Need assistance with an assignment

  1. I know this is not the appropriate thread, but I'm not sure where else to ask.

    I have a patient who is admitted for vaginal hysterectomy via spinal anaesthesia. RTW with IDC and PCA.

    Obs on return to ward were
    Respiration rate 30 per minute
    • BP 90/50mmHg
    • Pulse 130bpm
    • Temperature 36.5C
    • Pain 0/10
    • Indwelling urinary catheter insitu with 10mls of urine output for the last hour

    I'm going to argue that the BP and pulse are the result of bleeding during surgery and spinal anaesthesia. Low urine output + BP and pulse might possibly indicate dehyderation? I'm not sure what tachypnoea might indicate. Since
    spinal anaesthesia usually depress resp, is this an early sign of an infection? The patient has a history of depression and heavy smoking, would these have any major effect post op?

    Thanks guys
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  2. 8 Comments

  3. by   Castiela
    Probably too early for infection. I would say this patient likely has decreased volume related to blood loss (what was her estimated ebl? Does she have an active bleed) or hypovolemia (how much was she bolused during surgery ?) unless an infectious source was introduced during surgery, and the patient was cooled during surgery and still hadn't warmed up with an uncontrolled infectious source, sepsis is less likely. In this case, either through vasodilation or hypovolemia, preload is decreased ergo cardiac output is decreased, so the hr elevates to improve cardiac output.

    If she has had mass blood loss or is currently bleeding, she has decreased oxygen carrying capacity therefore has to breathe faster to maintain oxygen requirements. Is she on supplemental o2? What was her rr before surgery? Does she have cope/asthma associated with the smoking? Smoking can impair both ventilation (asthma) or oxygenation. I also feel that smoking delays wound healing.

    The decreased urine output feels like pre renal aki dt insufficient volume. But,is there a kink in her foley? How are her kidney function tests?

    All this being said, what was her LOC? Her labs? Her perfusion? Was her vaginal bleeding heavy? Without a complete picture it is difficult to say what exactly is happening as all the assessment data ties together to form a picture.

    Google the oxygen supply and demand framework. It's a great tool to use to try and figure out what is happening with a patient. I'm not expecting you to answer these questions online to protect patient confidentiality but are just cues I would look for on a patient like this.
    Last edit by Castiela on Aug 13 : Reason: Spelling
  4. by   Castiela
    I wasn't sure about the effects of the spinal anesthetic, what I found is probably more likely in this case.

    "An epidural block interrupts both somatic and sympathetic nerve conduction; thus, cardiovascular changes, including hypotension and tachycardia, may occur. These cardiovascular changes can produce overwhelming complications if not promptly identified and treated. Respiratory compromise or failure can occur if the phrenic nerve or respiratory centers of the brain stem are inadvertently blocked. For this reason, epidural nerve blocks should be performed only by clinicians trained in airway management and resuscitation. Appropriate monitoring of vital signs is imperative, and resuscitation equipment must be readily available during the procedure" Chawla & Raghavendra, 2015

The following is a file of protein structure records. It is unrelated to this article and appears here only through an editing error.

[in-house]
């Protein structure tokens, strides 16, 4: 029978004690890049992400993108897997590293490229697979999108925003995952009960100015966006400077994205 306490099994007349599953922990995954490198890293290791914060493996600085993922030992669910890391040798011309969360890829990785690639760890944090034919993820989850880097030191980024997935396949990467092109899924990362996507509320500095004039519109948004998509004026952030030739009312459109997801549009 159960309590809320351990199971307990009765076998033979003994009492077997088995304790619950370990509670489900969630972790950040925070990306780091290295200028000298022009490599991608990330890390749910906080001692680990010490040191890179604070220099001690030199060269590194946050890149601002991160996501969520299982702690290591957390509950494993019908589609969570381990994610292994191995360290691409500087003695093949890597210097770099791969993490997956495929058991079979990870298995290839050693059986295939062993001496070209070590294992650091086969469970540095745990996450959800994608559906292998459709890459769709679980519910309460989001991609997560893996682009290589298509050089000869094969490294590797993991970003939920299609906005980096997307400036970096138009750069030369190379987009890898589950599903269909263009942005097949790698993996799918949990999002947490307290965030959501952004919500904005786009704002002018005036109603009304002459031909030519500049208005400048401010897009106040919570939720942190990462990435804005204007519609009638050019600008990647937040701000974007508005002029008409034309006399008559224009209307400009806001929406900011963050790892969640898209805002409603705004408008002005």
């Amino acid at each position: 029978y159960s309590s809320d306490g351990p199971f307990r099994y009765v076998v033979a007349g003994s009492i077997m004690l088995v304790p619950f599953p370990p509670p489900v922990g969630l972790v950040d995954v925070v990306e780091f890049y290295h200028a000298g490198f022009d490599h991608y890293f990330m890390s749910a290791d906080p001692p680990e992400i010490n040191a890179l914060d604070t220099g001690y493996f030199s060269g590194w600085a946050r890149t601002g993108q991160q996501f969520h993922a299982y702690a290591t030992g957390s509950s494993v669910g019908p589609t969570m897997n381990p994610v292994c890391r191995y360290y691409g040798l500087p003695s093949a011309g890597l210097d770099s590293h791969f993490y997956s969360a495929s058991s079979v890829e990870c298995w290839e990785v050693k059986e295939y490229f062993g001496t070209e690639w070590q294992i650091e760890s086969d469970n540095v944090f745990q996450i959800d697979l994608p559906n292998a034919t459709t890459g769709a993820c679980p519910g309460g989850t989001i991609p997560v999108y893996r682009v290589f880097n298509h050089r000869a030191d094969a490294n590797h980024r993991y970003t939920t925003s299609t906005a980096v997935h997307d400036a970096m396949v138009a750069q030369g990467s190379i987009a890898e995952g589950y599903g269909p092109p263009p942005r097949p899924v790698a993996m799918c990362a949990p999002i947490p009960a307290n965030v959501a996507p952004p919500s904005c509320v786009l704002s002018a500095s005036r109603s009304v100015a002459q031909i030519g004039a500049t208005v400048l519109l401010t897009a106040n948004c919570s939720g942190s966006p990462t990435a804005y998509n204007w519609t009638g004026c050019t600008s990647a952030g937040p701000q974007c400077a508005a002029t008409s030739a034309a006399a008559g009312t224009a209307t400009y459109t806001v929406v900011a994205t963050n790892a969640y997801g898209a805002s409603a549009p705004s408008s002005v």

Last edit by Castiela on Aug 13
  5. by   krisket
    Thanks Castiel for your reply! This is from my uni assignment. That's all the information I got; no base line obs no spo2/O2 therapy, no info on bleeding, medication hx, LOC (she just returned from recovery so I assume she's at least rousable) , fluid balance, tanaestheics used; and based on that info I got to discuss the pathophysiology behind the post op "deterioration" and nursing management that needs to be implemented.
  6. by   RNbubu
    Nursing management that needs to be implemented: ask for a CBC, a lactic acid, BMP. Those are important pieces to the puzzle that will help figure out what is going on, otherwise you are pretty much just guessing around. Do something about that low BP and address the low UO quick (and yes, always check for kinks on the foley first, you'd be surprised;also: Do a bladder scan to determine whether the pt is not producing urine or if it is the foley that is not draining. besides a kink in the foley, another thing that could happen is a blood clot occluding the foley - who knows if there's any bleeding in the bladder, specially considering it was a hysterectomy). I'd be on the phone asking for orders and implementing them as quickly as possible.
  7. by   dishes
    The low urine output isn't likely dehydration the patient would have had IV fluids during surgery, it may be related to bladder injury during the surgery, check the catheter and bladder scan as RNbubu said, also check if urine is leaking from vagina.
  8. by   traumaRUs
    Moved to Nursing Student Assistance
  9. by   fello
    Hey there, nursing instructor here. Given the information this patient seems to be presenting with acute blood loss and hypovolemic shock compensation. The renal system may be shutting down to preserve fluid balance and enaure renal perfusion. The kidneys are telling the heart to increase the rate to keep up minimum perfusion. The Bp is concerning with the heart rate and tachypnea. Ecause these symptoms indicate intervention is needed before the patient can no longer compensate. Just my two cents. Post op, tachy, low bp, I think hypovolemic shock.
  10. by   krisket
    Thanks guys!! It all makes a lot more sense now!

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